HSE under pressure to reveal nursing home fees
Published 12/06/2016 | 23:40
THE weekly fees charged to residents in HSE-run nursing homes have not been published in five years, despite demands for public accountability.
Private nursing homes owners, which must disclose their fees, said they are being put at a disadvantage - while the HSE secrecy was fuelling allegations of price-fixing.
Tadhg Daly of Nursing Homes Ireland, representing private homes, said it is taking legal advice on the lack of clarity around fees. They will be raising the issue with the Comptroller and Auditor General to examine the use of public money.
He said information on two HSE-run nursing homes showed they were charging between €2,340 and € 2,472 a week, a substantial hike of up to 88pc since the last published figures in 2011.
Health Minister Simon Harris recently confirmed to Fiannna Fail TD Jack Chambers in a parliamentary reply that a value for money review of costs in public nursing homes was underway but the prices were again not disclosed.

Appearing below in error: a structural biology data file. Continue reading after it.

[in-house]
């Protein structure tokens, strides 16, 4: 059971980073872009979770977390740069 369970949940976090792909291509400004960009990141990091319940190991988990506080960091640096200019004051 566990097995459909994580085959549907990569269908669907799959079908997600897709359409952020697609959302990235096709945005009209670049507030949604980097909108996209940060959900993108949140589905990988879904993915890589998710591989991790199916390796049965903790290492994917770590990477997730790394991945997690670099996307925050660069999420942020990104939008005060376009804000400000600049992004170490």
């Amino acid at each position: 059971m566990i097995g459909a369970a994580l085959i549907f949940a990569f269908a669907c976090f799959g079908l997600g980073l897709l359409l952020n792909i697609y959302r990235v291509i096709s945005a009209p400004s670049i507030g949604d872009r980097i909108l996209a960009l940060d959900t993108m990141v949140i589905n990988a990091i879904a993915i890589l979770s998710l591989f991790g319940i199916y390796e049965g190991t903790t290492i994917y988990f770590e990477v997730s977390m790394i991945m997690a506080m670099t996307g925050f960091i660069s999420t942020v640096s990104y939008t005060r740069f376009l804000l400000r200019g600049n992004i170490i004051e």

But Mr Daly asked: “Are we ever to become aware of what the HSE weekly fees are for their own nursing homes? We are extremely concerned that the HSE and the Department of Health are involved in some anti-competitive practice to disguise public nursing home costs so there can be no transparency or accountability.
“Previously published but dated research provides some indication as to the realities of the cost of nursing home care in HSE nursing homes. The Department of Health’s own review of the Fair Deal Scheme stated the headline price differential in the average cost of care between public and private nursing homes is approximately 58pc.”
He added: “What are the public not being informed of? Is it because if they were published, private and voluntary homes would have a legal case about their unsustainably low level of payments by the State?”
Around three quarters of the nursing home beds in the country are provided by private nursing homes.
The majority of nursing home residents now are in the Fair Deal scheme which subsidises their care.
Others have their care paid for by the State and pay 80pc of their pension.
There are around 22,000 people in nursing homes but this is set to grow as the population ages.